* European stocks near 3-mnth high, euro near 7-1/2 mnth low
* Eurozone inflation bolsters ECB easing bets
* Oil slips for fifth day ahead of Friday OPEC meeting
* Fed's Lockhart says "compelling" case to raise U.S. rates
By Marc Jones
LONDON, Dec 2 (Reuters) - European stocks hovered at a 3-month high and the euro was just above a 7-1/2-month low on Wednesday as euro zone inflation remained barely visible and underlined just why the ECB is set for more stimulus.
However, Wall Street was expected to see a subdued start and the dollar was still recovering from an overnight wobble, though European investors were still mostly focused on Thursday's expected moves from European Central Bank chief Mario Draghi.
The euro dropped back below $1.06 as the first reading of November euro zone inflation stayed at 0.1 percent, far below the ECB's near 2 percent target and reiterating the worries that it could stifle any serious economic growth.
Markets are expecting another salvo of easing measures from Draghi on Thursday, including an expansion of its bond buying programme and even higher charges for commercial banks that hoard excess cash.
"It (euro zone flash HICP data) is not consistent with the trend that the ECB was expecting," said Ruben Segura-Cayuela, a euro zone economist at Bank of America Merrill Lynch.
"We are expecting a one-year extension on QE purchases and quantities to go up to as much as 70 billion euros a month. We also see a cut in the deposit rate, we think 10 basis points, but it could be 20."
The hopes for an early Draghi Christmas present had initially lifted Germany's DAX, France's CAC 40 and Spain's IBEX but all three had run out of steam as the start of U.S. trading approached.
The pan-European FTSEurofirst, however, stayed flush against a 3-month high hit the previous day as London's FTSE kept it steady with a 0.4 percent gain
It came as weak construction data left the pound near a 7-month low and as British politicians were preparing to vote on whether to join allied bombing of Islamic State targets in Syria.
With the euro back on the slide again, the U.S. dollar index pushed back above the 100 threshold and toward the 12-year high it had hit in March.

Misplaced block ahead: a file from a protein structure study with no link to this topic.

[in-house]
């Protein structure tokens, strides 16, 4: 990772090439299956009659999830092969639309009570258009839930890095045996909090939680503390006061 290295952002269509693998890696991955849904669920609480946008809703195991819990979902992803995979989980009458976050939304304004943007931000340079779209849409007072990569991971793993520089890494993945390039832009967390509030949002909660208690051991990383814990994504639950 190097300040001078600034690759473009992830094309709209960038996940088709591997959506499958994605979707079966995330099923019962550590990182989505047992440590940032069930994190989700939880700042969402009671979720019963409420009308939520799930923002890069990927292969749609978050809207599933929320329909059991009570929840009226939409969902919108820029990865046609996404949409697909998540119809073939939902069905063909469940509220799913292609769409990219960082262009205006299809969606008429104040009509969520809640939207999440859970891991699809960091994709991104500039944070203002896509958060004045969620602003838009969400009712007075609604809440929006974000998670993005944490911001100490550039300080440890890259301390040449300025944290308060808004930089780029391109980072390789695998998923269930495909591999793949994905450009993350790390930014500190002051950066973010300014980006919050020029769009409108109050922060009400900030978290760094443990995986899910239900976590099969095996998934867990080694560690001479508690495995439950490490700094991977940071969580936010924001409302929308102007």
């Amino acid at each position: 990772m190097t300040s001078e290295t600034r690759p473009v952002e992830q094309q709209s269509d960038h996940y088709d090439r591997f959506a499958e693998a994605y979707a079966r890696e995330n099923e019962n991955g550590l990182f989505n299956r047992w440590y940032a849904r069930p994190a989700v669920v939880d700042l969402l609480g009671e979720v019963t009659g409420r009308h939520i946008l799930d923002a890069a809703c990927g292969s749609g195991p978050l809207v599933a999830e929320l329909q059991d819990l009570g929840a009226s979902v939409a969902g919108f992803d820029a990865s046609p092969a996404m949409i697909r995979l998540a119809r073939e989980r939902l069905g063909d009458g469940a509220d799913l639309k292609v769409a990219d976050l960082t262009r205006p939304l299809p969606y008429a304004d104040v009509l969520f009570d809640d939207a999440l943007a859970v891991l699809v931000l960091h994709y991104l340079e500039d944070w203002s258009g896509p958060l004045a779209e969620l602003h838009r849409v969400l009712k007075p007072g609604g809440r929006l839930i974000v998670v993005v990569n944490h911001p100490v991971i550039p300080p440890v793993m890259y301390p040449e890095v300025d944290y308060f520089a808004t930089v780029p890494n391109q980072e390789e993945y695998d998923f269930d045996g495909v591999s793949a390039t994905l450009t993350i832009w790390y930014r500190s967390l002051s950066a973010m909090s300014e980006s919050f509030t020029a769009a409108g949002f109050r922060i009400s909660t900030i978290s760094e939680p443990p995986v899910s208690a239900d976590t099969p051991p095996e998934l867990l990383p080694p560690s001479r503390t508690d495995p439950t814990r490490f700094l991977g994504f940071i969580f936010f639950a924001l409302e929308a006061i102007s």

Federal Reserve head Janet Yellen speaks in Washington later and focus will be on what she has to say, with the Fed widely expected to pull the trigger on its first hike in U.S. interest rates in almost a decade on Dec. 16.
The economic data has not been playing ball with the Fed's policy plans in recent weeks. With a huge consensus now assuming a hike, the sharp downturn in the manufacturing surveys have come alongside weaker retail sales and Chicago PMIs.
"It would be historic if she (Yellen) were to raise rates into a slowdown." said Didier St George, managing director at fund manager Carmignac. "It would be a concern."
There was a more positive signal, however, from data showing U.S. private employers had added 217,000 jobs in November, the biggest increase since June.
Four other Fed members aside from Yellen were also due to speak on Wednesday, with Atlanta Fed President Dennis Lockhart first out the block saying there was a "compelling" case to raise U.S. rates.
Wall Street futures pointed to the main S&P 500, Dow Jones Industrial and Nasdaq markets starting flat to slightly lower.
The euro zone's limp inflation data meant downward pressure was firmly back on euro zone government bond yields with 10-year German yields down 4 basis points to 0.44 percent.
Two-year yields stayed just off a -0.43 percent low hit Tuesday, while going in the other direction, U.S. 2-year yields at 0.93 were eyeing a return to their recent 5-1/2 year highs.
"The poor ISM data (on Tuesday) is unlikely to derail any rate hike plans as U.S. domestic demand is firm and wages show inflationary signs," wrote Makoto Noji, a senior rates strategist at SMBC Nikko Securities in Tokyo.
MSCI's broadest index of Asia-Pacific shares outside Japan fell for a fifth straight day overnight as a 1 percent fall in Thai stocks and host of other bourses offset a 3.6 percent rebound in Shanghai.
Japan's Nikkei also ended in the red but it had barely budged from a 3-1/2 month high and Australian stocks recovered from early losses after robust domestic GDP data showed the economy growing at a brisk 0.9 percent.
The Australian dollar, already on a bullish footing after the Reserve Bank of Australia (RBA) skipped a chance on Tuesday to cut interest rates or talk down the currency afresh, touched a 7-week high of $0.7345.
In commodities, crude oil prices sagged for a fifth straight session on expectations that OPEC will not cut output when they meet later this week, despite the market's supply glut.
U.S. crude was down 0.7 percent at $41.40 a barrel and Brent lost 1 percent to $43.98 a barrel.
Copper, attuned to global growth, slipped too on persistent worries over top consumer China, but traders said a pledge by some of the country's smelters to cut production put the market at risk of a huge short-covering rally.
China's 10 major copper producers have asked the government to buy metal for its strategic stockpile, joining a growing chorus in the country's stricken base metal industry that is pleading for state intervention.
Additional reporting by Shinichi Saoshiro; Editing by Gareth Jones